Investors in the new senior loan ETF will essentially be betting that the GSO/Blackstone managers have the expertise and skill to outperform the index when volatility is factored in. State Street says the strategy is “designed to generate higher risk adjusted returns while seeking to maintain capital preservation.”

A three-horse race in senior loan ETFs

The new actively managed ETF will be going head-to-head against two passive senior bank loan ETFs: PowerShares Senior Loan Portfolio (NYSEArca: BKLN), which tracks the S&P/LSTA U.S. Leveraged Loan 100 Index; and the Highland/iBoxx Senior Loan ETF (NYSEArca: SNLN), which tracks the Markit iBoxx Liquid Leveraged Loan Index.

SNLN has a 0.55% expense ratio and a yield to maturity of 5.45%. It holds assets of $60.5 million and was launched in November 2012.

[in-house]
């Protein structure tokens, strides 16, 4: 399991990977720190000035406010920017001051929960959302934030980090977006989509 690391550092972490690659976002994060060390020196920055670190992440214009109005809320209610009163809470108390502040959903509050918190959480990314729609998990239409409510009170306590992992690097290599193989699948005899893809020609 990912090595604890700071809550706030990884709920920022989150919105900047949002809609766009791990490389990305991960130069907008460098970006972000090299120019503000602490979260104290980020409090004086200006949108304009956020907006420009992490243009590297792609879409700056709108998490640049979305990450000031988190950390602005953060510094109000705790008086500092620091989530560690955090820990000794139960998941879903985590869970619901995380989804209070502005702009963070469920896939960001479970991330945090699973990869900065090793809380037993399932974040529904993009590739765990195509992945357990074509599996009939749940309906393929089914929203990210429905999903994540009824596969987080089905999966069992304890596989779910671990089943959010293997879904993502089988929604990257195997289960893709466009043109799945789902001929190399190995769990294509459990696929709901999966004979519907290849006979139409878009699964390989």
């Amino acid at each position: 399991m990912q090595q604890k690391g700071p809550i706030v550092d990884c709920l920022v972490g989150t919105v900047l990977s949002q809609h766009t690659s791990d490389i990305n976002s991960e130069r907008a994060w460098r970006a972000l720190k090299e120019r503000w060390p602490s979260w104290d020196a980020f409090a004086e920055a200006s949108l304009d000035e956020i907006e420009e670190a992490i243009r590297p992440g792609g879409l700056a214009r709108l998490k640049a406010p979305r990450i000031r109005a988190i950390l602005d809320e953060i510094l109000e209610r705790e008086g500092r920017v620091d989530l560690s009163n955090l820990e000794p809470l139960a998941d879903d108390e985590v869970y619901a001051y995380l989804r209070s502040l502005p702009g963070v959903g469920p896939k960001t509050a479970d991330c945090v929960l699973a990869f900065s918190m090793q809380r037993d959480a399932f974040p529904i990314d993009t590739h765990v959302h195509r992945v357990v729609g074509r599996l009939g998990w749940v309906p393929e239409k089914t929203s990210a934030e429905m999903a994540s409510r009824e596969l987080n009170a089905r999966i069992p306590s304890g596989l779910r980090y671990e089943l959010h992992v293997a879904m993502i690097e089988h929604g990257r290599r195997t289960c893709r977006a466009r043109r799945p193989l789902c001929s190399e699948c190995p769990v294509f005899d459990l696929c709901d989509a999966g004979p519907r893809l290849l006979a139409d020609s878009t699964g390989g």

BKLN has a 0.66% expense ratio and a yield to maturity of 5.69%. The ETF is much larger with over $3 billion in assets under management. It is also one of the most popular ETFs so far this year with net inflows of $1.6 billion, according to IndexUniverse data.

The ETF’s solid inflows may reflect some investors rotating away from high-yield corporate bonds and into senior loans on rising rate fears. New-issue leveraged loan volume climbed to a post-credit-crunch high of $185.2 billion in the first quarter, according to S&P Capital IQ.

BKLN is an appropriate holding for investors who are comfortable assuming greater credit risk and who may be looking for floating-rate bonds to protect against rising interest rates, says Morningstar analyst Timothy Strauts.

“Bank loans are denoted ‘high yield’ in large part because the firms issuing them are highly leveraged,” he writes in a report on the ETF. “Most investors typically become interested in bank loans when interest rates are expected to rise.”

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Max Chen contributed to this article.